What we claim is:

1. A method for producing artificial fibers which comprises extruding at least one spinning solution simultaneously from orifices disposed inside and outside of a coagulating bath, passing the extruded stream of solution from the orifices disposed outside of the coaguating bath through a gaseous medium and then the coagulating bath, passing the extruded streams of solution from the orifices disposed inside of the coagulating bath through the coagulating bath, taking thus coagulated filaments out of the coagulating bath and subjecting these filaments to after-treatments.

2. A method according to claim 1, wherein at least one spinning solution having a better jet stretchability is extruded from orifices disposed inside of the coagulating bath and at least one other spinning solution having a poorer jet stretchability is extruded from orifices disposed outside of the coagulating bath.

3. A method according to claim 1, wherein two acrylonitrile polymer solutions are extruded.

4. A method according to claim 1, wherein a spinning solution of polyurethane is extruded from orifices disposed inside of the coagulating bath and a spinning solution of acrylonitrile polymer is extruded from orifices disposed outside of the coagulating bath.

5. A method according to claim 4, wherein the ratio of the amount of polyurethane extruded to the amount of acrylonitrile polymer extruded is 1-60199-40.

6. A method according to claim 4, wherein the coagulating bath contains 20-70% of a solvent selected from the group consisting of dimethyl formamide, dimethyl acetamide and dimethyl sulfoxide and is maintained at a temperature of from 10 to C.

7. A method according to claim 6, wherein the filaents taken out of the coagulating bath are washed, are stretched to 1.1-7 times in hot water at -100" C. and are then subjected to shrinking treatment.

8. A method according to claim 1, wherein the spinning solution extruded from the orifices disposed outside of the coagulating bath is passed through the gaseous medium for distance of from 1 to mm.

9. A method according to claim 1, wherein the diameters of the orifices disposed outside of the coagulating bath are more than 1.0 mm.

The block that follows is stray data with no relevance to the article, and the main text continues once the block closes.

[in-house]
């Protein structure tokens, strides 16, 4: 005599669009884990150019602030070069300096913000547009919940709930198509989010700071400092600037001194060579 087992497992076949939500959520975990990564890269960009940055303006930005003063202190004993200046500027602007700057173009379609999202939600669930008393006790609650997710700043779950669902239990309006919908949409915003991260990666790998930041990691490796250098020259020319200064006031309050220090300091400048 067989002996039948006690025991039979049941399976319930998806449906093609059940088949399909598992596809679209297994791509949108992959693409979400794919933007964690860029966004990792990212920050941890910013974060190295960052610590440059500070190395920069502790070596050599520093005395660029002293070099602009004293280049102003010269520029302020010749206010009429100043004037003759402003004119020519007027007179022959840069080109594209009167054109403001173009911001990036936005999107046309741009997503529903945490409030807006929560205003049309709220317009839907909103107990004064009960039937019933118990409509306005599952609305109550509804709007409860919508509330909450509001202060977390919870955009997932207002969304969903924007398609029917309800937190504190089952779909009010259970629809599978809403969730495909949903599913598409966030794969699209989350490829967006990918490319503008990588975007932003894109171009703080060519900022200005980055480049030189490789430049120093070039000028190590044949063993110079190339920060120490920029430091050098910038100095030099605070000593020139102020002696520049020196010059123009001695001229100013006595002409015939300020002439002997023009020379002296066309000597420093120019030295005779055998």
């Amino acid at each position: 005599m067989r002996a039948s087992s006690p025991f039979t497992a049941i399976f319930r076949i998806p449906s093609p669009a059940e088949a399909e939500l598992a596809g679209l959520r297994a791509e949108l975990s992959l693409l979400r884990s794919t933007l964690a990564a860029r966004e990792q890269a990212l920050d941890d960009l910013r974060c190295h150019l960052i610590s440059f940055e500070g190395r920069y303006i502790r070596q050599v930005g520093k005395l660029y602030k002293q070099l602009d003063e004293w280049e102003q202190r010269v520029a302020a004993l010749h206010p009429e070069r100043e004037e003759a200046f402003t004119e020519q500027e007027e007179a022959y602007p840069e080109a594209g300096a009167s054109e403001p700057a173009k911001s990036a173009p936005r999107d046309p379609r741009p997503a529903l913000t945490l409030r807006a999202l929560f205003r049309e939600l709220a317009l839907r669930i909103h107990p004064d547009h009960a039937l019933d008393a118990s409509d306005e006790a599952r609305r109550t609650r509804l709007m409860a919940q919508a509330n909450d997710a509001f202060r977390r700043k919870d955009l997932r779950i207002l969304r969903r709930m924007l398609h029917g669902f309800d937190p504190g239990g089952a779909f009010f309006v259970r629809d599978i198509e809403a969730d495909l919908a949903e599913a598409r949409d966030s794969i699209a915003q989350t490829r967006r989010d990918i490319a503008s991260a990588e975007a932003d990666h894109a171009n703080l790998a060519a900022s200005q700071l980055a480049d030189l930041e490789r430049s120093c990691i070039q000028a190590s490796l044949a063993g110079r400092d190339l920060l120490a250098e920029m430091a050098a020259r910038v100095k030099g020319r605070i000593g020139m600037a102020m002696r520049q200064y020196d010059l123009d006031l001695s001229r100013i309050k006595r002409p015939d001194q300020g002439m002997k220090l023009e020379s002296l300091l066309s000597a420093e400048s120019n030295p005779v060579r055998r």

10. A method according to claim 1, wherein a jet having orifices to be disposed both inside and outside of the coagulating bath is used.

11. A method according to claim 1, wherein at least two spinning solutions are extruded from at least a part of the orifices.

References Cited UNITED STATES PATENTS 3,088,188 5/1963 Knudsen 264-482 X 3,088,793 5/1963 Knudsen et a]. 264-482 3,131,429 5/1914 Okamura 18-8 JULIUS FROME, Primary Examiner.

J. H. WOO, Assistant Examiner.

Patent Citations
Cited PatentFiling datePublication dateApplicantTitle
US3088188 *Jan 4, 1960May 7, 1963Monsanto ChemicalsManufacture of shaped objects of acrylonitrile polymer by wet spinning
US3088793 *Jan 4, 1960May 7, 1963Monsanto ChemicalsSpinning of acrylonitrile polymers
US3131429 *Feb 6, 1961May 5, 1964Asahi Chemical IndFunnel for stretch-spinning cuprammonium staple fiber
Referenced by
Citing PatentFiling datePublication dateApplicantTitle
US3458616 *May 11, 1967Jul 29, 1969Du PontDry spinning process and apparatus
US3507948 *Sep 29, 1967Apr 21, 1970Exxon Research Engineering CoSolution spinning of polypropylene
US3529323 *Oct 10, 1967Sep 22, 1970Monsanto CoApparatus for producing yarn having individually and permanently twisted filaments
US3621087 *Jul 30, 1968Nov 16, 1971Toyo Rayon Co LtdProcess for the preparation of acrylic fibers with odd-shaped sections
US3696184 *Jun 8, 1970Oct 3, 1972Concorde FibersMelt spinning
US3885013 *Mar 19, 1973May 20, 1975Japan Exlan Co LtdMethod for producing acrylic synthetic fibers
US3975486 *Sep 13, 1973Aug 17, 1976Japan Exlan Company LimitedProcess for producing anti-pilling acrylic fiber
US3976737 *Sep 13, 1973Aug 24, 1976Japan Exlan Company LimitedWet spinning
US3996321 *Nov 26, 1974Dec 7, 1976E. I. Du Pont De Nemours And CompanyLevel control of dry-jet wet spinning process
US4383817 *Feb 11, 1982May 17, 1983E. I. Du Pont De Nemours And CompanySpinneret plate
US4698194 *Mar 12, 1986Oct 6, 1987Toray Industries, Inc.Dry jet-wet spinning; superior tensile strength
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US4818458 *Nov 4, 1986Apr 4, 1989Japan Exlan Company LimitedMethod of producing acrylic fibers
US4820460 *Apr 27, 1987Apr 11, 1989Cuno, IncorporatedMethod of manufacturing a hollow porous fiber
US4915886 *Dec 20, 1988Apr 10, 1990Cuno, IncorporatedMethod of manufacturing nylon microporous hollow fiber membrane
US5019316 *Jul 24, 1989May 28, 1991Toray Industries, Inc.Method for producing thermoplastic synthetic yarn
US5324466 *Oct 24, 1990Jun 28, 1994Toray Industries, Inc.Dividing two or more spinning dopes of acrylic polymer into layers, spinning out dopes to form multilayer, coagulation, drawing, washing, drying, carrying out a shrinkage forming treatment and redrawing the fiber obtained
US5366362 *Sep 4, 1992Nov 22, 1994The United States Of America As Represented By The Secretary Of The Air FroceApparatus for extruding a single aromatic heterocyclic polymeric fiber
EP1433881A2 *Oct 20, 2003Jun 30, 2004Hyosung CorporationCellulose multi-filament for tire cord and method of producing the same
WO1990006801A1 *Dec 22, 1988Jun 28, 1990Cuno IncHollow fiber vertical quench bath
WO2013050777A1Oct 5, 2012Apr 11, 2013Nanoridge Materials, IncorporatedDry-jet wet spun carbon fibers and processes for making them using a nucleophilic filler/pan precursor
WO2013050779A1Oct 5, 2012Apr 11, 2013Nanoridge Materials, IncorporatedFormation of carbon nanotube-enhanced fibers and carbon nanotube-enhanced hybrid structures
Classifications
U.S. Classification264/181, 264/103, 264/184, 264/168, 264/203, 264/182, 425/131.5, 264/180, 264/171.1, 425/DIG.217, 425/67
International ClassificationD01F6/72, D01D5/30, D01D5/06, D01F6/18
Cooperative ClassificationD01D5/30, D01F6/70, D01F6/18, D01D5/06, Y10S425/217
European ClassificationD01F6/18, D01F6/72, D01D5/30, D01D5/06